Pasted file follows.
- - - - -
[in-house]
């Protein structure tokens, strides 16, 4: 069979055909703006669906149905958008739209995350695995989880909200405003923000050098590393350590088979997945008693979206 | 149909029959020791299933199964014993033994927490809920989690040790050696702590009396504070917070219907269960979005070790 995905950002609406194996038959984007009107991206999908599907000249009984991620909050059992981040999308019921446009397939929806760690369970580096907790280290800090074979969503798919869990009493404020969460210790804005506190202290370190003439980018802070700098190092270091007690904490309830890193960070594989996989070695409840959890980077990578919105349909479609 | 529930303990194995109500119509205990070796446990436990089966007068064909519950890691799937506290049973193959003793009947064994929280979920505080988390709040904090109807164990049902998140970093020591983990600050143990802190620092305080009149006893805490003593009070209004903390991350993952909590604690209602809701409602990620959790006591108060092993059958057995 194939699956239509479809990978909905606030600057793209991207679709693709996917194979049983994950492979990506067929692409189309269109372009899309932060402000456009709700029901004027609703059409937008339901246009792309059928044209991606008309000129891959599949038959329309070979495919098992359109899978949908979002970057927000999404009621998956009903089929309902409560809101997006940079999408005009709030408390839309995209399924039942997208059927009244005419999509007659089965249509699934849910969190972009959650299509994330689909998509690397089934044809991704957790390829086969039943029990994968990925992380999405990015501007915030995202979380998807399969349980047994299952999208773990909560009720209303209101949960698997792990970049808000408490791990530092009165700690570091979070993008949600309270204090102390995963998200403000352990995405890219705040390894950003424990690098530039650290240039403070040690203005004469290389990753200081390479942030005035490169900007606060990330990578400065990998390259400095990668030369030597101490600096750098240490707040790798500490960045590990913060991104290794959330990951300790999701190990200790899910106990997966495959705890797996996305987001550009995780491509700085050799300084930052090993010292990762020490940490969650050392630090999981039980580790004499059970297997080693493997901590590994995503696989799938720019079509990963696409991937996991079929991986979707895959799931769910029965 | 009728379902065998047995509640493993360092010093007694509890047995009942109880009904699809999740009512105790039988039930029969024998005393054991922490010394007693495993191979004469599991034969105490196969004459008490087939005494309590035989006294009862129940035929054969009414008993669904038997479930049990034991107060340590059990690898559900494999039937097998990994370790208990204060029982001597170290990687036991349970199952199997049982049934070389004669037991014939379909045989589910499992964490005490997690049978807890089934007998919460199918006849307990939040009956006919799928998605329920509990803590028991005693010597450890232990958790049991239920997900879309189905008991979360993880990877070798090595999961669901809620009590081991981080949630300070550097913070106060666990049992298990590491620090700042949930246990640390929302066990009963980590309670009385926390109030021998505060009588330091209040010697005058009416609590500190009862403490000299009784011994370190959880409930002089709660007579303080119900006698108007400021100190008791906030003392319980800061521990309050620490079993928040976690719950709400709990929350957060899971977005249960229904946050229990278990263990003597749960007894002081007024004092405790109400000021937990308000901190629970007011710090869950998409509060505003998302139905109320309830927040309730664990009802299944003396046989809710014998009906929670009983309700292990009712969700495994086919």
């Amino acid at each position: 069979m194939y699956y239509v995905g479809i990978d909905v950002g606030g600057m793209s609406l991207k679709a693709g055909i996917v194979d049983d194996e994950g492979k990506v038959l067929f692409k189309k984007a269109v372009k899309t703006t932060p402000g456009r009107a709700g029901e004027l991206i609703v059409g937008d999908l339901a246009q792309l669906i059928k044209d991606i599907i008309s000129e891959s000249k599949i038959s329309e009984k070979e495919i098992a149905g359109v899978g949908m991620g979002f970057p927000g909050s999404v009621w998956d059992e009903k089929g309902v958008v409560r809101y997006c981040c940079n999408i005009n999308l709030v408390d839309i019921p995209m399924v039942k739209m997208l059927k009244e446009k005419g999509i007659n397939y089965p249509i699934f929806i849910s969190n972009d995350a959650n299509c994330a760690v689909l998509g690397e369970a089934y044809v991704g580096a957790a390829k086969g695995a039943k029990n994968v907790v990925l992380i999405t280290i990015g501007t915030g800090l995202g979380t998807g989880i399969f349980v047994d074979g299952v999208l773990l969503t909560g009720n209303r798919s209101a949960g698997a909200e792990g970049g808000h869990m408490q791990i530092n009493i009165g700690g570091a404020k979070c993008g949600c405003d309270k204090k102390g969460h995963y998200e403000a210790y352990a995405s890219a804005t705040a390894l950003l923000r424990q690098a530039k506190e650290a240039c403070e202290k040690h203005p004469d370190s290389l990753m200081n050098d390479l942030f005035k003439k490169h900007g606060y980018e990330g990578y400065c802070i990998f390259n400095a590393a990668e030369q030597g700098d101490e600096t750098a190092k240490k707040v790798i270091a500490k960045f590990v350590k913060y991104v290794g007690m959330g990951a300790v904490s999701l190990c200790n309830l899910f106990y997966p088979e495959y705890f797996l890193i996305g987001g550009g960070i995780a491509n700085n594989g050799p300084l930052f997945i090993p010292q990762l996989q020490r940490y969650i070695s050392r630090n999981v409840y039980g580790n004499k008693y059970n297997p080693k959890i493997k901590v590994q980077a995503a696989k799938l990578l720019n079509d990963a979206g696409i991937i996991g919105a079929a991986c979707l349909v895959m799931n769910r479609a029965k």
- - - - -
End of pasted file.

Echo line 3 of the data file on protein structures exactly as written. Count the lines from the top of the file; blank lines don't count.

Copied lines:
């Amino acid at each position: 069979m194939y699956y239509v995905g479809i990978d909905v950002g606030g600057m793209s609406l991207k679709a693709g055909i996917v194979d049983d194996e994950g492979k990506v038959l067929f692409k189309k984007a269109v372009k899309t703006t932060p402000g456009r009107a709700g029901e004027l991206i609703v059409g937008d999908l339901a246009q792309l669906i059928k044209d991606i599907i008309s000129e891959s000249k599949i038959s329309e009984k070979e495919i098992a149905g359109v899978g949908m991620g979002f970057p927000g909050s999404v009621w998956d059992e009903k089929g309902v958008v409560r809101y997006c981040c940079n999408i005009n999308l709030v408390d839309i019921p995209m399924v039942k739209m997208l059927k009244e446009k005419g999509i007659n397939y089965p249509i699934f929806i849910s969190n972009d995350a959650n299509c994330a760690v689909l998509g690397e369970a089934y044809v991704g580096a957790a390829k086969g695995a039943k029990n994968v907790v990925l992380i999405t280290i990015g501007t915030g800090l995202g979380t998807g989880i399969f349980v047994d074979g299952v999208l773990l969503t909560g009720n209303r798919s209101a949960g698997a909200e792990g970049g808000h869990m408490q791990i530092n009493i009165g700690g570091a404020k979070c993008g949600c405003d309270k204090k102390g969460h995963y998200e403000a210790y352990a995405s890219a804005t705040a390894l950003l923000r424990q690098a530039k506190e650290a240039c403070e202290k040690h203005p004469d370190s290389l990753m200081n050098d390479l942030f005035k003439k490169h900007g606060y980018e990330g990578y400065c802070i990998f390259n400095a590393a990668e030369q030597g700098d101490e600096t750098a190092k240490k707040v790798i270091a500490k960045f590990v350590k913060y991104v290794g007690m959330g990951a300790v904490s999701l190990c200790n309830l899910f106990y997966p088979e495959y705890f797996l890193i996305g987001g550009g960070i995780a491509n700085n594989g050799p300084l930052f997945i090993p010292q990762l996989q020490r940490y969650i070695s050392r630090n999981v409840y039980g580790n004499k008693y059970n297997p080693k959890i493997k901590v590994q980077a995503a696989k799938l990578l720019n079509d990963a979206g696409i991937i996991g919105a079929a991986c979707l349909v895959m799931n769910r479609a029965k």